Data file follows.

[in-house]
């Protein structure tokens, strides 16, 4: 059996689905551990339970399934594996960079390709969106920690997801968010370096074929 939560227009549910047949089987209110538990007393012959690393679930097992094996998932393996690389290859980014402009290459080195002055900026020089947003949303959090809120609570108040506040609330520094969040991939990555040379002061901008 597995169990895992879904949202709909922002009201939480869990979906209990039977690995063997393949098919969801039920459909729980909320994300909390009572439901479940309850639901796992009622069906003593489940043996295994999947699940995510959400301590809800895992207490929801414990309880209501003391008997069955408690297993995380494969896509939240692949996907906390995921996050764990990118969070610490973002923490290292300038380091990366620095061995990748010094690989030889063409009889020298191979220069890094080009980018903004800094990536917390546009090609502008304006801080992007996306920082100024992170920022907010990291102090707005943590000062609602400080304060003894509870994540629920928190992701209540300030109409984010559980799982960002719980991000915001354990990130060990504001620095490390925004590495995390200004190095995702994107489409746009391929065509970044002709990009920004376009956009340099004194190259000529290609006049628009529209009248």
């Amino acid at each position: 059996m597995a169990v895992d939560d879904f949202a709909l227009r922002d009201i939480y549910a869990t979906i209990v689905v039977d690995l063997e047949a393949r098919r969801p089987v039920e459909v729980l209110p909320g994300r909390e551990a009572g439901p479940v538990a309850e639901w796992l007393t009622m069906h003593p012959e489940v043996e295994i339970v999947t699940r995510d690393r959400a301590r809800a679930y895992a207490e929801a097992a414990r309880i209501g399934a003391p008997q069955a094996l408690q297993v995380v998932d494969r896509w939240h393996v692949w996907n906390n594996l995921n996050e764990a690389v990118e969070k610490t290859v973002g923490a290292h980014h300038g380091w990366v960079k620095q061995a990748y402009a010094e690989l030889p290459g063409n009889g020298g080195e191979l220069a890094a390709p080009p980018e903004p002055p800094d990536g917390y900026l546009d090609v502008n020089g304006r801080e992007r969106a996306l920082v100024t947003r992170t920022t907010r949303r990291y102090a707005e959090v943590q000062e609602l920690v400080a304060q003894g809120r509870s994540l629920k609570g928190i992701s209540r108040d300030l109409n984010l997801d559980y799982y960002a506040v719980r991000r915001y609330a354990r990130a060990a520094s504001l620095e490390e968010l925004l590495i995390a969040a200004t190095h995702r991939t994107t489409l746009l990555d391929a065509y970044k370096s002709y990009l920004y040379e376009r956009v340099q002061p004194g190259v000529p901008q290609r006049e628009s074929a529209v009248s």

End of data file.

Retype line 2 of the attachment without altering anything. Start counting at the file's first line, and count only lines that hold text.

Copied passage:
């Protein structure tokens, strides 16, 4: 059996689905551990339970399934594996960079390709969106920690997801968010370096074929 939560227009549910047949089987209110538990007393012959690393679930097992094996998932393996690389290859980014402009290459080195002055900026020089947003949303959090809120609570108040506040609330520094969040991939990555040379002061901008 597995169990895992879904949202709909922002009201939480869990979906209990039977690995063997393949098919969801039920459909729980909320994300909390009572439901479940309850639901796992009622069906003593489940043996295994999947699940995510959400301590809800895992207490929801414990309880209501003391008997069955408690297993995380494969896509939240692949996907906390995921996050764990990118969070610490973002923490290292300038380091990366620095061995990748010094690989030889063409009889020298191979220069890094080009980018903004800094990536917390546009090609502008304006801080992007996306920082100024992170920022907010990291102090707005943590000062609602400080304060003894509870994540629920928190992701209540300030109409984010559980799982960002719980991000915001354990990130060990504001620095490390925004590495995390200004190095995702994107489409746009391929065509970044002709990009920004376009956009340099004194190259000529290609006049628009529209009248």